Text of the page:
We’re missing a trick in training and retaining tech transfer practitioners, argues Mark Mann who’s been trialling a new approach in the UK and the Czech Republic.
It has been a busy 2022 so far and a significant proportion of my time has been spent training fellow knowledge exchange professionals in all the peculiar new stuff I have been doing over the last few years: arts, humanities and social sciences commercialisation, with a bit of social venture stuff thrown in.
I’ve now been training in this space for five years. I love it, particularly when I’m doing it in person because of the energy you can get in a room and being able to read the body language whilst you are doing it is useful feedback which you can act on during delivery. Online training is necessary too – with the pandemic, caring responsibilities and budgets, people just don’t have the ability to travel – so I am glad that courses continue to be offered online in a way that they weren’t before the pandemic began. I do think, overall, you get a better, more useful experience in person.
I do, however, think we are missing a trick. There are two aspects to doing the job of knowledge transfer.
The first is what is currently provided in training: the theory, intellectual property, investment, engaging with academics, businesses, markets and so on. I generally find the more practical and case study-driven this is, the more people get out of it.
The second side I would describe as working from within your own institution. Each institution has a different organisation structure, set of policies and culture. I haven’t found an effective way to teach this unless all trainees work for the same institution. Yes, there are standard approaches which can be applied across institutions, but only when you are trying to transfer a project from your own institution amidst the benefits and frustrations of your own situation do you develop the tools to do it over and over again. Case studies from other institutions are often irrelevant to your own context.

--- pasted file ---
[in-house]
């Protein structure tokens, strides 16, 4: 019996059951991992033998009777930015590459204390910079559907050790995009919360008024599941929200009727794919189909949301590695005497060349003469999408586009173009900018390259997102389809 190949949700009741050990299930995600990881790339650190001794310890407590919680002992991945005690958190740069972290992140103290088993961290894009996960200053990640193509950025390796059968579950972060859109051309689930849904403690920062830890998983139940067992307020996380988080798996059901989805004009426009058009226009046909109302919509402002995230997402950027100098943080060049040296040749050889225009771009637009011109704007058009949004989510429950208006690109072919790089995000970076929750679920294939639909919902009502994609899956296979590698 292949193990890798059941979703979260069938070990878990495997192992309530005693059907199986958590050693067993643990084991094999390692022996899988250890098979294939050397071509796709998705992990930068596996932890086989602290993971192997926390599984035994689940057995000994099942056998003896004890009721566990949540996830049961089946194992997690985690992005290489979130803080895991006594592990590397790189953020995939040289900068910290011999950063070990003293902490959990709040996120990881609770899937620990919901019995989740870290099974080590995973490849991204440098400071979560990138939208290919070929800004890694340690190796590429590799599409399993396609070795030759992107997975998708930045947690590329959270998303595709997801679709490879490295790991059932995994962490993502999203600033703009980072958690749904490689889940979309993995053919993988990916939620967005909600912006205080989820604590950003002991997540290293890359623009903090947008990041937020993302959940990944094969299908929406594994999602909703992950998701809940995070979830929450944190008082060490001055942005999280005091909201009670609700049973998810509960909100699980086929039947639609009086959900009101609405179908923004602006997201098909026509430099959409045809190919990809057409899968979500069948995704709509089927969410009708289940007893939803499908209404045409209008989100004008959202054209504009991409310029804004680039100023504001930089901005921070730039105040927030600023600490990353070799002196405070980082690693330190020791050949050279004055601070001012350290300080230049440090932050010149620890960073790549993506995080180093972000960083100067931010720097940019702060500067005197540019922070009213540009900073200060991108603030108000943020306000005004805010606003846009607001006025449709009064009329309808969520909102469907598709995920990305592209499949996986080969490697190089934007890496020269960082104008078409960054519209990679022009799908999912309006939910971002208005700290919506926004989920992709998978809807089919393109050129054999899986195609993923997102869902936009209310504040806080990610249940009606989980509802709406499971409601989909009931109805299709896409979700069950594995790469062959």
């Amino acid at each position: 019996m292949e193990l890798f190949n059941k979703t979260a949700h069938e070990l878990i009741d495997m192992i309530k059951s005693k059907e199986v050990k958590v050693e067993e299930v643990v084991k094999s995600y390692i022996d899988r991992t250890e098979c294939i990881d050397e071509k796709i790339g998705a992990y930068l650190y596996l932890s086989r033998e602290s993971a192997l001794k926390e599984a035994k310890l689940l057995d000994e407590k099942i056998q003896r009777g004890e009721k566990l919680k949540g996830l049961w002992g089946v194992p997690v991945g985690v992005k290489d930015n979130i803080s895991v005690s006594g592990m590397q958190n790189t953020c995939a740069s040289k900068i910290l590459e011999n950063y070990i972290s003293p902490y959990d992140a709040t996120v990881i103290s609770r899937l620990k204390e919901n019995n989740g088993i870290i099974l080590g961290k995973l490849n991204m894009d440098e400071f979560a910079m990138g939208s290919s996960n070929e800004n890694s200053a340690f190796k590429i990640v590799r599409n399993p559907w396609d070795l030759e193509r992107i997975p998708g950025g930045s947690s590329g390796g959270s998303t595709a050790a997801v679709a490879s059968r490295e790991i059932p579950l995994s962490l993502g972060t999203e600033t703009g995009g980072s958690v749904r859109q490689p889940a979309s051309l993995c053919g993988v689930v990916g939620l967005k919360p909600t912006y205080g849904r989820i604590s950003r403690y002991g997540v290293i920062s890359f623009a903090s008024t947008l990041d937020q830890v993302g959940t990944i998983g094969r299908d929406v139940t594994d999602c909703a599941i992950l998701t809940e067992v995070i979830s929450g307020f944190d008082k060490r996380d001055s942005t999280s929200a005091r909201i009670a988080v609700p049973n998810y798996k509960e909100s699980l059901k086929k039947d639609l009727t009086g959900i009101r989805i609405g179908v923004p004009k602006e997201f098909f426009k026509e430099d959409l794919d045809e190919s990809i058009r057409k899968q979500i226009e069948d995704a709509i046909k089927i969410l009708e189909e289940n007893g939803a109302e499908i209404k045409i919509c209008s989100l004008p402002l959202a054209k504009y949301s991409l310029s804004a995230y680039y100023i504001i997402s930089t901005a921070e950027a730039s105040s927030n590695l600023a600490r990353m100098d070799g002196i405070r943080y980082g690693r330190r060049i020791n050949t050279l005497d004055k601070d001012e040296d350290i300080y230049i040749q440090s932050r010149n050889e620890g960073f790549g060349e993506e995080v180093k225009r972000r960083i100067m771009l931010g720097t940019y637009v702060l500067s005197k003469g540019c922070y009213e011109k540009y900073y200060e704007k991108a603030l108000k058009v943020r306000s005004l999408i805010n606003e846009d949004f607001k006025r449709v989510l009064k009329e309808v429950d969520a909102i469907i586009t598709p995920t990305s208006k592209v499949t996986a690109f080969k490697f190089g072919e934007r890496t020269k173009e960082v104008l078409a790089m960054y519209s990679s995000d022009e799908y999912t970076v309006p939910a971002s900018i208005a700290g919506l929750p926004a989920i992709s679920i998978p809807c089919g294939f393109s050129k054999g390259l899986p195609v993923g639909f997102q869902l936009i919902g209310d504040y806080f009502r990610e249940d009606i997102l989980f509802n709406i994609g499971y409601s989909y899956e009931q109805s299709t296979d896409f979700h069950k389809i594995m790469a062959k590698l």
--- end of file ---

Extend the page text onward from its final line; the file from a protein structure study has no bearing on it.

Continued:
The training organisations we have operating in the sector provide (and are asked for) plenty of the first, but there is very little of the second, and I don’t think you can be an effective knowledge transfer manager without both. You might say “but isn’t that what your manager is for? Surely, they can teach you how to navigate something through your own institution?” My answer to that is, it can often be the case that your senior leadership provide some of the barriers to you successfully doing the job they have asked you to do, and it is that leadership that commissions training in the first category, but not the second.
And this is the core of yet another whingy article: virtually all the people I trained before the pandemic have left and are doing something completely different. The training was, essentially, pointless.